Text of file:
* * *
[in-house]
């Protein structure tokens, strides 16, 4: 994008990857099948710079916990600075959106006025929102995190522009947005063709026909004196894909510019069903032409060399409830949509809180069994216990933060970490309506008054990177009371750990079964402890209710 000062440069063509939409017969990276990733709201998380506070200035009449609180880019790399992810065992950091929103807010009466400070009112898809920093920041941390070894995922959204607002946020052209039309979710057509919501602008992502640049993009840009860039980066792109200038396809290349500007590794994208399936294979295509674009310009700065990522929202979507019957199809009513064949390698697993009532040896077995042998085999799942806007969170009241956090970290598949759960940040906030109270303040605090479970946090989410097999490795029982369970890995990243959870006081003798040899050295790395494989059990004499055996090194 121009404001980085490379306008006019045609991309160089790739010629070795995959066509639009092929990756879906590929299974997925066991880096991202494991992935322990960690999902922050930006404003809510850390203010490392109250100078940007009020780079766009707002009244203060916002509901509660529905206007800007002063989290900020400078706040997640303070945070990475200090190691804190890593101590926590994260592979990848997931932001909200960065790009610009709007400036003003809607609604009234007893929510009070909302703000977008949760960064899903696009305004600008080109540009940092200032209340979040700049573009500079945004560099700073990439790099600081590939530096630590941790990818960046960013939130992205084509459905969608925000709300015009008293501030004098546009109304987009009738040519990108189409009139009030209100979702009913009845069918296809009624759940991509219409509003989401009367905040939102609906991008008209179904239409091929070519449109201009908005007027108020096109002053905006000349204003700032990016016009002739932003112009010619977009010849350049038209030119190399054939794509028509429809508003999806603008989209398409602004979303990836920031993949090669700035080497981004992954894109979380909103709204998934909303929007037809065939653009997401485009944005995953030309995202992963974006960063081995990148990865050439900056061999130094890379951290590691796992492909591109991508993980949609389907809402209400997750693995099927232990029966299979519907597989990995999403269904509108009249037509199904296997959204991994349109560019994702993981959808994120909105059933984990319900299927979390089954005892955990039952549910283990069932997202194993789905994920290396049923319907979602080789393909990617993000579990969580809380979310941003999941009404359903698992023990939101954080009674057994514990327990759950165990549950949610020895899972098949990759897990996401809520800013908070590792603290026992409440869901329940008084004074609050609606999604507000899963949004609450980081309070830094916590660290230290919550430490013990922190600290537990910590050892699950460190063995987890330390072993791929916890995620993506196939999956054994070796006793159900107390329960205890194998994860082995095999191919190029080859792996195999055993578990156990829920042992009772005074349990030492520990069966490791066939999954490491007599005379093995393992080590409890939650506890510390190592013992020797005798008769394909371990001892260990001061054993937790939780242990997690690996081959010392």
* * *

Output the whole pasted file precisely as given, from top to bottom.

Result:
[in-house]
């Protein structure tokens, strides 16, 4: 994008990857099948710079916990600075959106006025929102995190522009947005063709026909004196894909510019069903032409060399409830949509809180069994216990933060970490309506008054990177009371750990079964402890209710 000062440069063509939409017969990276990733709201998380506070200035009449609180880019790399992810065992950091929103807010009466400070009112898809920093920041941390070894995922959204607002946020052209039309979710057509919501602008992502640049993009840009860039980066792109200038396809290349500007590794994208399936294979295509674009310009700065990522929202979507019957199809009513064949390698697993009532040896077995042998085999799942806007969170009241956090970290598949759960940040906030109270303040605090479970946090989410097999490795029982369970890995990243959870006081003798040899050295790395494989059990004499055996090194 121009404001980085490379306008006019045609991309160089790739010629070795995959066509639009092929990756879906590929299974997925066991880096991202494991992935322990960690999902922050930006404003809510850390203010490392109250100078940007009020780079766009707002009244203060916002509901509660529905206007800007002063989290900020400078706040997640303070945070990475200090190691804190890593101590926590994260592979990848997931932001909200960065790009610009709007400036003003809607609604009234007893929510009070909302703000977008949760960064899903696009305004600008080109540009940092200032209340979040700049573009500079945004560099700073990439790099600081590939530096630590941790990818960046960013939130992205084509459905969608925000709300015009008293501030004098546009109304987009009738040519990108189409009139009030209100979702009913009845069918296809009624759940991509219409509003989401009367905040939102609906991008008209179904239409091929070519449109201009908005007027108020096109002053905006000349204003700032990016016009002739932003112009010619977009010849350049038209030119190399054939794509028509429809508003999806603008989209398409602004979303990836920031993949090669700035080497981004992954894109979380909103709204998934909303929007037809065939653009997401485009944005995953030309995202992963974006960063081995990148990865050439900056061999130094890379951290590691796992492909591109991508993980949609389907809402209400997750693995099927232990029966299979519907597989990995999403269904509108009249037509199904296997959204991994349109560019994702993981959808994120909105059933984990319900299927979390089954005892955990039952549910283990069932997202194993789905994920290396049923319907979602080789393909990617993000579990969580809380979310941003999941009404359903698992023990939101954080009674057994514990327990759950165990549950949610020895899972098949990759897990996401809520800013908070590792603290026992409440869901329940008084004074609050609606999604507000899963949004609450980081309070830094916590660290230290919550430490013990922190600290537990910590050892699950460190063995987890330390072993791929916890995620993506196939999956054994070796006793159900107390329960205890194998994860082995095999191919190029080859792996195999055993578990156990829920042992009772005074349990030492520990069966490791066939999954490491007599005379093995393992080590409890939650506890510390190592013992020797005798008769394909371990001892260990001061054993937790939780242990997690690996081959010392």